Hand swelling and finger clubbing.
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Prominent solid periosteal reaction affecting phalanges and distal of radius and ulna. There is also evidence of soft tissue swelling.
The findings in a 55 year old patient with hyperthyroidism are compatible with thyroid acropachy.
Thyroid acropachy is an uncommon manifestation of autoimmune thyroid disease which presented with digital clubbing, swelling of digits and toes, and periosteal reaction of extremity bones. The term acropachy is a Greek word for thickening of the extremities. It is almost always associated with thyroid ophthalmopathy and dermopathy.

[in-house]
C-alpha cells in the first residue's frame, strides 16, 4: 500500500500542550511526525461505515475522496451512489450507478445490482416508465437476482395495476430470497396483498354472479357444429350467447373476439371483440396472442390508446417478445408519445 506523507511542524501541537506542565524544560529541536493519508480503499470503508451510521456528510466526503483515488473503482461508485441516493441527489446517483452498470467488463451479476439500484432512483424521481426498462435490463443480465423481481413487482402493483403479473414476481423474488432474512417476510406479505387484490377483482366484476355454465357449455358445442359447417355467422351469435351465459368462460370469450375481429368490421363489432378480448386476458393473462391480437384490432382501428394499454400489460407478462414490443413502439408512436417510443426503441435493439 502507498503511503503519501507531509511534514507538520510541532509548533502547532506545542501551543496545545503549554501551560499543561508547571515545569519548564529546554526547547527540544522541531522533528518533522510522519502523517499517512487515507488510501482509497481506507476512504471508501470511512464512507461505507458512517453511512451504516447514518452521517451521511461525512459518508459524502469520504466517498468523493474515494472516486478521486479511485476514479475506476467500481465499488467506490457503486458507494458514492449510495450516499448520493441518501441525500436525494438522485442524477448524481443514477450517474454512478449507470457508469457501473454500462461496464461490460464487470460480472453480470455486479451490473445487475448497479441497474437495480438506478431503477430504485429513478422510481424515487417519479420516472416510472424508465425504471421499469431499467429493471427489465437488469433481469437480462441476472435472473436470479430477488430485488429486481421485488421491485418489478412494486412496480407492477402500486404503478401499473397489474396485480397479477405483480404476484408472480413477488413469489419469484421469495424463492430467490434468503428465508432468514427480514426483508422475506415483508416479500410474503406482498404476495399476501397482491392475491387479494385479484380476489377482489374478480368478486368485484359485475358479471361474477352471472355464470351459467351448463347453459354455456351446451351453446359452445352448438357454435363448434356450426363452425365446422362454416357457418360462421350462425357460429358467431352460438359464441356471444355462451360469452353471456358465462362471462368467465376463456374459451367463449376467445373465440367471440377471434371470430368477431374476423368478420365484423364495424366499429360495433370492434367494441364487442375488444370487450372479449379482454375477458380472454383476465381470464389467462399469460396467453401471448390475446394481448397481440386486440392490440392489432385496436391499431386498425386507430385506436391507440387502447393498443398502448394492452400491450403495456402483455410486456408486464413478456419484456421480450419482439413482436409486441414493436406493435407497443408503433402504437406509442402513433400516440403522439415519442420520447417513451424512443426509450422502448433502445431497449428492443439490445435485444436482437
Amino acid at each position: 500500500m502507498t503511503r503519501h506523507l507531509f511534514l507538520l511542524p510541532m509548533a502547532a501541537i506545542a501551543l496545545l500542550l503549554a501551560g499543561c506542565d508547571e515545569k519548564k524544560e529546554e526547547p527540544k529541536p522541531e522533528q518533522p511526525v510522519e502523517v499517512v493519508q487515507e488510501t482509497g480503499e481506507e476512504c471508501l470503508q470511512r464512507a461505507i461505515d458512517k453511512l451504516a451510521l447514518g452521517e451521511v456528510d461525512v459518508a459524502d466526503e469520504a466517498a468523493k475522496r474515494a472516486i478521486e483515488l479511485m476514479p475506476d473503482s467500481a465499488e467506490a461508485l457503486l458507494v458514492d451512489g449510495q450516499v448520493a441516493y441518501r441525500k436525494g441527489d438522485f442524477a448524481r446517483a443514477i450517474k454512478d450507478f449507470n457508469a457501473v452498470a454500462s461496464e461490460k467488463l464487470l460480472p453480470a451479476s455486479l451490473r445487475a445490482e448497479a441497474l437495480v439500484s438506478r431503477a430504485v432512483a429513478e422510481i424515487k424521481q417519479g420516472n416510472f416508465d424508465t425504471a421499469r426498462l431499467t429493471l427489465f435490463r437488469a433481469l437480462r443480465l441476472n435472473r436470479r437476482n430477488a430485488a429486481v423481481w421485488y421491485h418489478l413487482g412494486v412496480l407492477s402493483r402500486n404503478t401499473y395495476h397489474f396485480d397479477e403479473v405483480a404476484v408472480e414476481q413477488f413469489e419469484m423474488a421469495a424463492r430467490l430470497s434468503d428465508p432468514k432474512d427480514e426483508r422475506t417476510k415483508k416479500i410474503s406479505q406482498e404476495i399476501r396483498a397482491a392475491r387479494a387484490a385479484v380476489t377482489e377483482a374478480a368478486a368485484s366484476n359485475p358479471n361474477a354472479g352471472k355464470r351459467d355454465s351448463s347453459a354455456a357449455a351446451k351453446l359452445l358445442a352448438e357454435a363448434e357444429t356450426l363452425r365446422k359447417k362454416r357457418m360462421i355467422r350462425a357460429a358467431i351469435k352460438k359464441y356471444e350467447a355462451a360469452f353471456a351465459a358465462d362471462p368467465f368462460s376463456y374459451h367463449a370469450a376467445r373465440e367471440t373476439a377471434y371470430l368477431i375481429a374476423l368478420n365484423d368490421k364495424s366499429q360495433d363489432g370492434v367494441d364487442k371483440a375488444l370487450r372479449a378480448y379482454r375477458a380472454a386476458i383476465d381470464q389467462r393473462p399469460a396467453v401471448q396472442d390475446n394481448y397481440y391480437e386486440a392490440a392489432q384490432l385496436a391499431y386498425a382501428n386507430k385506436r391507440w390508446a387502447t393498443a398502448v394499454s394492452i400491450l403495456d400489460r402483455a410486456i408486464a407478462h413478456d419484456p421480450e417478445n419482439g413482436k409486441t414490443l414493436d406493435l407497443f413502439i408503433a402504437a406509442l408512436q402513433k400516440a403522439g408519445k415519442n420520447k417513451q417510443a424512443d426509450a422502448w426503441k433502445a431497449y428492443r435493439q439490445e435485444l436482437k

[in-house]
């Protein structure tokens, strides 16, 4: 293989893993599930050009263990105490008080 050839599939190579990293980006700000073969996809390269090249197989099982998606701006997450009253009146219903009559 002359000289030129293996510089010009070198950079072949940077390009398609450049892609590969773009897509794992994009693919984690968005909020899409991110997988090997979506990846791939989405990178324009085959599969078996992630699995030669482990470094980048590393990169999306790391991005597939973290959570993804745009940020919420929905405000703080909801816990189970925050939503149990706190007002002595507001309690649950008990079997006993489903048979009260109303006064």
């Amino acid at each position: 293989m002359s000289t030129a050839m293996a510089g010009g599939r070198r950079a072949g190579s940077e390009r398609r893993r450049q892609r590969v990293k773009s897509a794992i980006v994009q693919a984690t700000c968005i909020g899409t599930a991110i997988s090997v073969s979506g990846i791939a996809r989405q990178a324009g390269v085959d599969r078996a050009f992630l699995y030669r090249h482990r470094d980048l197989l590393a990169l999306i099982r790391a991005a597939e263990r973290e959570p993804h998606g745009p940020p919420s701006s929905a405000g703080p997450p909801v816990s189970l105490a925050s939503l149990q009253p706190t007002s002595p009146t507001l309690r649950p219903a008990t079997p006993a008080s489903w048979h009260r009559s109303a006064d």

- 1. Scanlon GT, Clemett AR. THYROID ACROPACHY. Radiology. 1964;83 (6): 1039-42. Radiology (citation) - doi:10.1148/83.6.1039 - Pubmed citation
- 2. Fatourechi V, Ahmed DD, Schwartz KM. Thyroid acropachy: report of 40 patients treated at a single institution in a 26-year period. J. Clin. Endocrinol. Metab. 2003;87 (12): 5435-41. Pubmed citation
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